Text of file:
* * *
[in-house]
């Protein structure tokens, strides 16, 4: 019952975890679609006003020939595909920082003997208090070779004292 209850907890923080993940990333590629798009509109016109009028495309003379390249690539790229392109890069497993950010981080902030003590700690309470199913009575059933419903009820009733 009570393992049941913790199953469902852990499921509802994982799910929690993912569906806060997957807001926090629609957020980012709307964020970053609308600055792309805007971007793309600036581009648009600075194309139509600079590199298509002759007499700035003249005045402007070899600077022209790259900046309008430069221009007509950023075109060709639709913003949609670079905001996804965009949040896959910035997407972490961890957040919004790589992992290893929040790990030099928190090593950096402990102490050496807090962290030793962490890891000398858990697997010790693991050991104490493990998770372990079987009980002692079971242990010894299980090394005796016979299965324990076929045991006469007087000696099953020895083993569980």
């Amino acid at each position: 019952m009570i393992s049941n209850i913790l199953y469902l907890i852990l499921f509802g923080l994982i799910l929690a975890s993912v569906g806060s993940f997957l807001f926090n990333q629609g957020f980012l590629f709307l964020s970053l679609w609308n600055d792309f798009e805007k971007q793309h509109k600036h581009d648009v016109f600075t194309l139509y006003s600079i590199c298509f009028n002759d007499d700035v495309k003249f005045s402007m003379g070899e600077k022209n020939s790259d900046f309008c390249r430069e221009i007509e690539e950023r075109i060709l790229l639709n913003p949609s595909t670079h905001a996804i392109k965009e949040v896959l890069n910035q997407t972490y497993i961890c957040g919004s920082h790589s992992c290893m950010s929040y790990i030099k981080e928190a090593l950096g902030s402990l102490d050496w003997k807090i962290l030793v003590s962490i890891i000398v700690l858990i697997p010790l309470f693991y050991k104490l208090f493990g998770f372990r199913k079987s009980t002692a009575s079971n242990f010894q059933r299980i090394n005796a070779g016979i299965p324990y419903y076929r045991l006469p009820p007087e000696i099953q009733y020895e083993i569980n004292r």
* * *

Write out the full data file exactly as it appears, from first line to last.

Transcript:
[in-house]
């Protein structure tokens, strides 16, 4: 019952975890679609006003020939595909920082003997208090070779004292 209850907890923080993940990333590629798009509109016109009028495309003379390249690539790229392109890069497993950010981080902030003590700690309470199913009575059933419903009820009733 009570393992049941913790199953469902852990499921509802994982799910929690993912569906806060997957807001926090629609957020980012709307964020970053609308600055792309805007971007793309600036581009648009600075194309139509600079590199298509002759007499700035003249005045402007070899600077022209790259900046309008430069221009007509950023075109060709639709913003949609670079905001996804965009949040896959910035997407972490961890957040919004790589992992290893929040790990030099928190090593950096402990102490050496807090962290030793962490890891000398858990697997010790693991050991104490493990998770372990079987009980002692079971242990010894299980090394005796016979299965324990076929045991006469007087000696099953020895083993569980």
């Amino acid at each position: 019952m009570i393992s049941n209850i913790l199953y469902l907890i852990l499921f509802g923080l994982i799910l929690a975890s993912v569906g806060s993940f997957l807001f926090n990333q629609g957020f980012l590629f709307l964020s970053l679609w609308n600055d792309f798009e805007k971007q793309h509109k600036h581009d648009v016109f600075t194309l139509y006003s600079i590199c298509f009028n002759d007499d700035v495309k003249f005045s402007m003379g070899e600077k022209n020939s790259d900046f309008c390249r430069e221009i007509e690539e950023r075109i060709l790229l639709n913003p949609s595909t670079h905001a996804i392109k965009e949040v896959l890069n910035q997407t972490y497993i961890c957040g919004s920082h790589s992992c290893m950010s929040y790990i030099k981080e928190a090593l950096g902030s402990l102490d050496w003997k807090i962290l030793v003590s962490i890891i000398v700690l858990i697997p010790l309470f693991y050991k104490l208090f493990g998770f372990r199913k079987s009980t002692a009575s079971n242990f010894q059933r299980i090394n005796a070779g016979i299965p324990y419903y076929r045991l006469p009820p007087e000696i099953q009733y020895e083993i569980n004292r």